I used a low-gloss farm implement enamel. I’ve had good results with it around the house; used it on door hardware and floor grates, and it seems to hold up well to use. Powder coating would probably be best for all of these things, but I don’t want to deal with that.

All the screws and such cleaned up well using the usual methods.
I did resort to a vinegar bath for the depth adjustment wheel. Just try and find a brass oxide6 remover in the store, I dare you.

Assembled Frog
I probably shouldn’t have painted the surfaces where the frog and the base touch, but we can worry about that later.

Now I just need to deal with the wood handles. The back handle actually looks pretty good, I’m not going to do anything to it except a mild cleaning.
The front handle though, someone (maybe Corsair?) decided that red paint was the way to go. I disagree with them. I’ll use some paint stripper to see what’s under there.

Bare Handle
Well, it’s wood, a fairly boring hardwood I think. However, there is staining in some parts. Probably from use without a finish, hopefully showing that the red paint wasn’t Corsair’s bad decision. This is good for me, it should give me a color gradient similar to the back handle if I play my cards right.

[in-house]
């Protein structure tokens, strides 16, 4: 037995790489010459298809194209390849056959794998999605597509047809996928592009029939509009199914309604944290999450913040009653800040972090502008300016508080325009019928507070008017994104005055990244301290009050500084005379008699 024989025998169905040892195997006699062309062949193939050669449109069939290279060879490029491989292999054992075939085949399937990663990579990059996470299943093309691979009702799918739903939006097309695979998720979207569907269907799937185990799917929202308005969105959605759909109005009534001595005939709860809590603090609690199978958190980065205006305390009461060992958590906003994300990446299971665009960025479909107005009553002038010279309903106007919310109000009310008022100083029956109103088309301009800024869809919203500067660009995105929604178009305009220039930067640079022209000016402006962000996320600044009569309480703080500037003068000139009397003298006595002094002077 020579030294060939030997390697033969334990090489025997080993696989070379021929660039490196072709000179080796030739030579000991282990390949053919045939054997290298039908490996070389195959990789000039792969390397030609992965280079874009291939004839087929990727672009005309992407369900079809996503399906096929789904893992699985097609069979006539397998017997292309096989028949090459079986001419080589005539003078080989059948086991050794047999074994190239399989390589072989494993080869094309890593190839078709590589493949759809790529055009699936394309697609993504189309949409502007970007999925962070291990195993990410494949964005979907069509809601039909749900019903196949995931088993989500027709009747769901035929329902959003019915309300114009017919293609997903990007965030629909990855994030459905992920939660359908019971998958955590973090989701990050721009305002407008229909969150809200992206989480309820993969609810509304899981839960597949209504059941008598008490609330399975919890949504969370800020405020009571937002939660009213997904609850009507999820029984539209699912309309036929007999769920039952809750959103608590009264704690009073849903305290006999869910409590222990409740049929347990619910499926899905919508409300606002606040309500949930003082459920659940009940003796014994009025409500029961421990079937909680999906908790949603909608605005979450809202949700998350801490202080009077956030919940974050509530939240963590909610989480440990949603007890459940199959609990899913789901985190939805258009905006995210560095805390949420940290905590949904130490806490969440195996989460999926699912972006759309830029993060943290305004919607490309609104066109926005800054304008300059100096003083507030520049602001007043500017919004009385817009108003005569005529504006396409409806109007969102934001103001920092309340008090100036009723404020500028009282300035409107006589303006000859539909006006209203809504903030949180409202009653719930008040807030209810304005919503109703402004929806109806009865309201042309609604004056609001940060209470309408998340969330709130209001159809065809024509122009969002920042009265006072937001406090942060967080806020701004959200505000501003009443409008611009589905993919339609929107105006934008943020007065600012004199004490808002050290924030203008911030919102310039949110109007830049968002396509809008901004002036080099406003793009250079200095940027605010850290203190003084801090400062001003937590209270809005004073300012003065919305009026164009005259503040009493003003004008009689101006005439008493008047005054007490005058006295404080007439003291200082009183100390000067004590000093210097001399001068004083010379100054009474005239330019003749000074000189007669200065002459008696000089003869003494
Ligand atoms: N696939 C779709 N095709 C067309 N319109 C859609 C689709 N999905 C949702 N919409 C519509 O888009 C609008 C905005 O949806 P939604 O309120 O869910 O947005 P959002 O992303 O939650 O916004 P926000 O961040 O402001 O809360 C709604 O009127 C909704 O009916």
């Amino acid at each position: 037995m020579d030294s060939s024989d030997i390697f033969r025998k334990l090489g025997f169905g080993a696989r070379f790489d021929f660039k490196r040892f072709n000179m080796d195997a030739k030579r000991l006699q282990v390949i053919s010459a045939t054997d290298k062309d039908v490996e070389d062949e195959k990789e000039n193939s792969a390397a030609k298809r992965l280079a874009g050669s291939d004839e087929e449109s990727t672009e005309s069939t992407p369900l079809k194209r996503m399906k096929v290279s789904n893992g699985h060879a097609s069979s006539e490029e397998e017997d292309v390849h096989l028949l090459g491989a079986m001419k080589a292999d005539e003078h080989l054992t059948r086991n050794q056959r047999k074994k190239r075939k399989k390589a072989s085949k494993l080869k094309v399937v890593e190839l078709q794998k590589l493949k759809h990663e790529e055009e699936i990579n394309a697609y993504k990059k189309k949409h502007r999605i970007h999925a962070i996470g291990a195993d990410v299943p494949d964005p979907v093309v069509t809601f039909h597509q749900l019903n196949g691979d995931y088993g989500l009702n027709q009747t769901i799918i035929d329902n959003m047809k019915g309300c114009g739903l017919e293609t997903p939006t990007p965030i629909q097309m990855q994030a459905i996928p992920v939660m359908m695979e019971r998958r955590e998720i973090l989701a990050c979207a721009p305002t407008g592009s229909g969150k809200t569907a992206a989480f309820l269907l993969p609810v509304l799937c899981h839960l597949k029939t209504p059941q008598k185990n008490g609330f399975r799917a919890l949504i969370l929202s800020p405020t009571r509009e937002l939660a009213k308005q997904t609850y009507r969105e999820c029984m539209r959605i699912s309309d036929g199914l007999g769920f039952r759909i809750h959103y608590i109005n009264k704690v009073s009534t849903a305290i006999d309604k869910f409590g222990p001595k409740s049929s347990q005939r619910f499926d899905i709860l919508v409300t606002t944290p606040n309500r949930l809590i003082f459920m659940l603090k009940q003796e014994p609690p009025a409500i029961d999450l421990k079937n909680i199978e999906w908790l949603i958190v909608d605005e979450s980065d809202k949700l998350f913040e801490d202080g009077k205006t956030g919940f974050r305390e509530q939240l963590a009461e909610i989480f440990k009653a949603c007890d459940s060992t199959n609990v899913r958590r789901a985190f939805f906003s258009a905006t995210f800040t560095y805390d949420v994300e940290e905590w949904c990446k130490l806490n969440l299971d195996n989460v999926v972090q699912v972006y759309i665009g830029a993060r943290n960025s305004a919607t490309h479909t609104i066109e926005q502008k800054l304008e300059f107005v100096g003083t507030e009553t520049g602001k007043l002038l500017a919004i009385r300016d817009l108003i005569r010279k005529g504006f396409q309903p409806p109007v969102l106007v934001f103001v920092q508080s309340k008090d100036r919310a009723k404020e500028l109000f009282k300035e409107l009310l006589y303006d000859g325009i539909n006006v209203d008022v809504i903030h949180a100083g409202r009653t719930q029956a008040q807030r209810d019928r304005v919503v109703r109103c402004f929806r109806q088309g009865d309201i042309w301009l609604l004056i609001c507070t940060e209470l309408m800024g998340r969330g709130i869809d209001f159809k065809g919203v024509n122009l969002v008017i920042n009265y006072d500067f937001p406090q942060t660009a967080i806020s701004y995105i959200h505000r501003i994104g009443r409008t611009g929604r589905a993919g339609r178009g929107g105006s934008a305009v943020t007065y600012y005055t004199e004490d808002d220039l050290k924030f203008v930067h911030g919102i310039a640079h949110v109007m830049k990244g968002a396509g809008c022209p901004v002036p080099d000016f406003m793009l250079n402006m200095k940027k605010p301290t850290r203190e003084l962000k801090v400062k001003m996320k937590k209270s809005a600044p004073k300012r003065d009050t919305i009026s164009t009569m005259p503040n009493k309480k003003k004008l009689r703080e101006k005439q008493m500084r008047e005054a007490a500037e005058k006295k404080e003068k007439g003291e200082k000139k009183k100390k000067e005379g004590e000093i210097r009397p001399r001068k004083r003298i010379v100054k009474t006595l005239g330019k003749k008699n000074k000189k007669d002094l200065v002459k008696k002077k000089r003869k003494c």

I’ll use a darker oil-based finish (Danish Oil, specifically) and hopefully I can replicate the look of the rear handle.

Wet Handle
That’s looks pretty good so far. I did apply it heavier on top, in hopes of making it a bit darker there.

Dry Handle
Unfortunately, once dried, it leaves something to be desired. A bit of semi-gloss clear-coat should fix this though.

Shiny Handle
Much better, now lets see how she works.

Well, I had a brief though earlier, “how does this adjuster actually move the blade forward?” Well, if you look up a diagram of a plane, you’ll note that the little lever-thingy pushes rides in a slot in the chip-breaker.
See the problem?
Well, take a look back at the parts all laid out.
See the chip-breaker?
That’s because there isn’t one. No wonder it was so cheap.

Now, new chip-breakers can be had online for around the $30 mark. Or, I can find some antique ones for around $10, though it becomes $15-20 if I get the screw that holds it to the blade.